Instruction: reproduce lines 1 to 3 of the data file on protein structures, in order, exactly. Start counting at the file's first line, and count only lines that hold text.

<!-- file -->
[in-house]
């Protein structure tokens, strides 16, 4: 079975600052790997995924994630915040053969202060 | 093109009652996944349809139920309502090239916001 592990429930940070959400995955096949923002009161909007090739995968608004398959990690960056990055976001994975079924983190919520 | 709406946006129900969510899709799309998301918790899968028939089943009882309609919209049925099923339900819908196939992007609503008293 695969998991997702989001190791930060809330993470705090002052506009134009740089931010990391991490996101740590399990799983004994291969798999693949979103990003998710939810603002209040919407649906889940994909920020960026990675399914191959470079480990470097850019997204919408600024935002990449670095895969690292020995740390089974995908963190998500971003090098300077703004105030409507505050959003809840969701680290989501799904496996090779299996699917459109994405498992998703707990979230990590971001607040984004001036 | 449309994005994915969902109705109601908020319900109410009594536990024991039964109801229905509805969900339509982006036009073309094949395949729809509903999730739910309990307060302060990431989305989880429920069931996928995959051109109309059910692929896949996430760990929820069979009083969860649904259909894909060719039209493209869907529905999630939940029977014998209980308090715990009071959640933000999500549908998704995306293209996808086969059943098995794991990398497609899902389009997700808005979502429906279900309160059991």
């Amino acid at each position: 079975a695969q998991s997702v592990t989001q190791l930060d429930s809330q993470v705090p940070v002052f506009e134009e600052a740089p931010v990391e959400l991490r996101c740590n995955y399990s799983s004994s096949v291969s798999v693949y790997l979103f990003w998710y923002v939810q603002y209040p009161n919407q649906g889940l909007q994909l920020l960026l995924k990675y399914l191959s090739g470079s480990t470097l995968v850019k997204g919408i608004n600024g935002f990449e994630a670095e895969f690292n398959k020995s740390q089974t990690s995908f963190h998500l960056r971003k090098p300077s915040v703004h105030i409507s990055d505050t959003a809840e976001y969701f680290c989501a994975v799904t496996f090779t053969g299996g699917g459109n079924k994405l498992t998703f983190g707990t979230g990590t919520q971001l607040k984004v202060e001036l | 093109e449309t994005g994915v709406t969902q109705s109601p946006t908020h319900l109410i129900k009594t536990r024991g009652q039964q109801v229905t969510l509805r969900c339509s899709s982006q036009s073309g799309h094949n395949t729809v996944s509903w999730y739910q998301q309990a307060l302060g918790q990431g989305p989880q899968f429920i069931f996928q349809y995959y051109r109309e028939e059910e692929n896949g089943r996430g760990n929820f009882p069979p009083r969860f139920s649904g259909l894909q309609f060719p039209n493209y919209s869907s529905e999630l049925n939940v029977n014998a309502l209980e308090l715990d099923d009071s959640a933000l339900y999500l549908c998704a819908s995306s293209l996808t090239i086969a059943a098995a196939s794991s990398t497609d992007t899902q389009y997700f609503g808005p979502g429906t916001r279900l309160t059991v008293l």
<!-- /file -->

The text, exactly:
[in-house]
């Protein structure tokens, strides 16, 4: 079975600052790997995924994630915040053969202060 | 093109009652996944349809139920309502090239916001 592990429930940070959400995955096949923002009161909007090739995968608004398959990690960056990055976001994975079924983190919520 | 709406946006129900969510899709799309998301918790899968028939089943009882309609919209049925099923339900819908196939992007609503008293 695969998991997702989001190791930060809330993470705090002052506009134009740089931010990391991490996101740590399990799983004994291969798999693949979103990003998710939810603002209040919407649906889940994909920020960026990675399914191959470079480990470097850019997204919408600024935002990449670095895969690292020995740390089974995908963190998500971003090098300077703004105030409507505050959003809840969701680290989501799904496996090779299996699917459109994405498992998703707990979230990590971001607040984004001036 | 449309994005994915969902109705109601908020319900109410009594536990024991039964109801229905509805969900339509982006036009073309094949395949729809509903999730739910309990307060302060990431989305989880429920069931996928995959051109109309059910692929896949996430760990929820069979009083969860649904259909894909060719039209493209869907529905999630939940029977014998209980308090715990009071959640933000999500549908998704995306293209996808086969059943098995794991990398497609899902389009997700808005979502429906279900309160059991």
């Amino acid at each position: 079975a695969q998991s997702v592990t989001q190791l930060d429930s809330q993470v705090p940070v002052f506009e134009e600052a740089p931010v990391e959400l991490r996101c740590n995955y399990s799983s004994s096949v291969s798999v693949y790997l979103f990003w998710y923002v939810q603002y209040p009161n919407q649906g889940l909007q994909l920020l960026l995924k990675y399914l191959s090739g470079s480990t470097l995968v850019k997204g919408i608004n600024g935002f990449e994630a670095e895969f690292n398959k020995s740390q089974t990690s995908f963190h998500l960056r971003k090098p300077s915040v703004h105030i409507s990055d505050t959003a809840e976001y969701f680290c989501a994975v799904t496996f090779t053969g299996g699917g459109n079924k994405l498992t998703f983190g707990t979230g990590t919520q971001l607040k984004v202060e001036l | 093109e449309t994005g994915v709406t969902q109705s109601p946006t908020h319900l109410i129900k009594t536990r024991g009652q039964q109801v229905t969510l509805r969900c339509s899709s982006q036009s073309g799309h094949n395949t729809v996944s509903w999730y739910q998301q309990a307060l302060g918790q990431g989305p989880q899968f429920i069931f996928q349809y995959y051109r109309e028939e059910e692929n896949g089943r996430g760990n929820f009882p069979p009083r969860f139920s649904g259909l894909q309609f060719p039209n493209y919209s869907s529905e999630l049925n939940v029977n014998a309502l209980e308090l715990d099923d009071s959640a933000l339900y999500l549908c998704a819908s995306s293209l996808t090239i086969a059943a098995a196939s794991s990398t497609d992007t899902q389009y997700f609503g808005p979502g429906t916001r279900l309160t059991v008293l």